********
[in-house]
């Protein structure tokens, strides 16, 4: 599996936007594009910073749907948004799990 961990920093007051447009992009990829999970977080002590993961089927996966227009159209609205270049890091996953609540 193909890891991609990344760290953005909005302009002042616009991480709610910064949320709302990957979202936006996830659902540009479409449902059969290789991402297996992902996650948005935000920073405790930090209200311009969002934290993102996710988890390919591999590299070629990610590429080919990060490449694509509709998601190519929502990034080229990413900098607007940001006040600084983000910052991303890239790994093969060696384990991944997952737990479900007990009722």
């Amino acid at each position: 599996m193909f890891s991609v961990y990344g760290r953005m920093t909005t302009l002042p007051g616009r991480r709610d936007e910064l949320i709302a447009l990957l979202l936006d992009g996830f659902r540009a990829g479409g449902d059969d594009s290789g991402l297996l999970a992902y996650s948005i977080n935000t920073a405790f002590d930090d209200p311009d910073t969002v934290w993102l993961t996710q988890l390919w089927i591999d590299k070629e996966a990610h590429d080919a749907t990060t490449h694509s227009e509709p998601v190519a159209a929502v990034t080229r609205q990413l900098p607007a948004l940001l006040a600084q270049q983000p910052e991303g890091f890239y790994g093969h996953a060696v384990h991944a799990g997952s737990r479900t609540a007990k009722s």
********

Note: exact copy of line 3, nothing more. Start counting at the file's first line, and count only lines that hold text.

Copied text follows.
């Amino acid at each position: 599996m193909f890891s991609v961990y990344g760290r953005m920093t909005t302009l002042p007051g616009r991480r709610d936007e910064l949320i709302a447009l990957l979202l936006d992009g996830f659902r540009a990829g479409g449902d059969d594009s290789g991402l297996l999970a992902y996650s948005i977080n935000t920073a405790f002590d930090d209200p311009d910073t969002v934290w993102l993961t996710q988890l390919w089927i591999d590299k070629e996966a990610h590429d080919a749907t990060t490449h694509s227009e509709p998601v190519a159209a929502v990034t080229r609205q990413l900098p607007a948004l940001l006040a600084q270049q983000p910052e991303g890091f890239y790994g093969h996953a060696v384990h991944a799990g997952s737990r479900t609540a007990k009722s």